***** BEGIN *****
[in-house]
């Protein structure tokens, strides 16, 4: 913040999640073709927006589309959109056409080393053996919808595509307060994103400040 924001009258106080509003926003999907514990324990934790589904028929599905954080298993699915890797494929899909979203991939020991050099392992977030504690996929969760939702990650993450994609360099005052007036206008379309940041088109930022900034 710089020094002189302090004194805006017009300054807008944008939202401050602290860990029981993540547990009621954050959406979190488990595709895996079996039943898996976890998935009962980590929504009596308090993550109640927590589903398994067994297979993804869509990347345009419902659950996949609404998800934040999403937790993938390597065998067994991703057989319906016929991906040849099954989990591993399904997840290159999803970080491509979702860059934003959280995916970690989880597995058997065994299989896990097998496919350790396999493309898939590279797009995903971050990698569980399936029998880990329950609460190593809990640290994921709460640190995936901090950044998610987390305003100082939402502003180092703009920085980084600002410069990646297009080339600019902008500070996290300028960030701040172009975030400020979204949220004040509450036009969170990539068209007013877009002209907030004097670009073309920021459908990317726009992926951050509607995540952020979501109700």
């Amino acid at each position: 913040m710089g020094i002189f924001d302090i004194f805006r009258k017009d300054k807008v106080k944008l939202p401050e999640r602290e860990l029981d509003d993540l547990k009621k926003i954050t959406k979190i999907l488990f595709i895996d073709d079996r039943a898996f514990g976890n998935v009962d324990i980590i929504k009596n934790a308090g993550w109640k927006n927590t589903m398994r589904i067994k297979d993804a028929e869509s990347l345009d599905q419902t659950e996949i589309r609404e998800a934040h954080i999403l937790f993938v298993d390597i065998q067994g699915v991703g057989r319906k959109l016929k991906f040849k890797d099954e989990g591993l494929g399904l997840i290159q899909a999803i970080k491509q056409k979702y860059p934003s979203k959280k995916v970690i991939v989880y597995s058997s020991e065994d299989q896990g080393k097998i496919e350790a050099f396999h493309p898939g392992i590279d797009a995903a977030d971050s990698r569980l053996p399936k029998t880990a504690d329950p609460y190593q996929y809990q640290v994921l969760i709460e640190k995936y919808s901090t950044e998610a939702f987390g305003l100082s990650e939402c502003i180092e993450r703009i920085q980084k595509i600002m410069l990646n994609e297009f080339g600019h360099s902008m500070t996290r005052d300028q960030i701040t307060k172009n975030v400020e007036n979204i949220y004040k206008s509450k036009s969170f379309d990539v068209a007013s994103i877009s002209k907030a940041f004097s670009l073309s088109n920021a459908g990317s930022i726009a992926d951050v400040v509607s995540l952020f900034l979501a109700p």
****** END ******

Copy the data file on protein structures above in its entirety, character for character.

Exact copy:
[in-house]
């Protein structure tokens, strides 16, 4: 913040999640073709927006589309959109056409080393053996919808595509307060994103400040 924001009258106080509003926003999907514990324990934790589904028929599905954080298993699915890797494929899909979203991939020991050099392992977030504690996929969760939702990650993450994609360099005052007036206008379309940041088109930022900034 710089020094002189302090004194805006017009300054807008944008939202401050602290860990029981993540547990009621954050959406979190488990595709895996079996039943898996976890998935009962980590929504009596308090993550109640927590589903398994067994297979993804869509990347345009419902659950996949609404998800934040999403937790993938390597065998067994991703057989319906016929991906040849099954989990591993399904997840290159999803970080491509979702860059934003959280995916970690989880597995058997065994299989896990097998496919350790396999493309898939590279797009995903971050990698569980399936029998880990329950609460190593809990640290994921709460640190995936901090950044998610987390305003100082939402502003180092703009920085980084600002410069990646297009080339600019902008500070996290300028960030701040172009975030400020979204949220004040509450036009969170990539068209007013877009002209907030004097670009073309920021459908990317726009992926951050509607995540952020979501109700």
């Amino acid at each position: 913040m710089g020094i002189f924001d302090i004194f805006r009258k017009d300054k807008v106080k944008l939202p401050e999640r602290e860990l029981d509003d993540l547990k009621k926003i954050t959406k979190i999907l488990f595709i895996d073709d079996r039943a898996f514990g976890n998935v009962d324990i980590i929504k009596n934790a308090g993550w109640k927006n927590t589903m398994r589904i067994k297979d993804a028929e869509s990347l345009d599905q419902t659950e996949i589309r609404e998800a934040h954080i999403l937790f993938v298993d390597i065998q067994g699915v991703g057989r319906k959109l016929k991906f040849k890797d099954e989990g591993l494929g399904l997840i290159q899909a999803i970080k491509q056409k979702y860059p934003s979203k959280k995916v970690i991939v989880y597995s058997s020991e065994d299989q896990g080393k097998i496919e350790a050099f396999h493309p898939g392992i590279d797009a995903a977030d971050s990698r569980l053996p399936k029998t880990a504690d329950p609460y190593q996929y809990q640290v994921l969760i709460e640190k995936y919808s901090t950044e998610a939702f987390g305003l100082s990650e939402c502003i180092e993450r703009i920085q980084k595509i600002m410069l990646n994609e297009f080339g600019h360099s902008m500070t996290r005052d300028q960030i701040t307060k172009n975030v400020e007036n979204i949220y004040k206008s509450k036009s969170f379309d990539v068209a007013s994103i877009s002209k907030a940041f004097s670009l073309s088109n920021a459908g990317s930022i726009a992926d951050v400040v509607s995540l952020f900034l979501a109700p």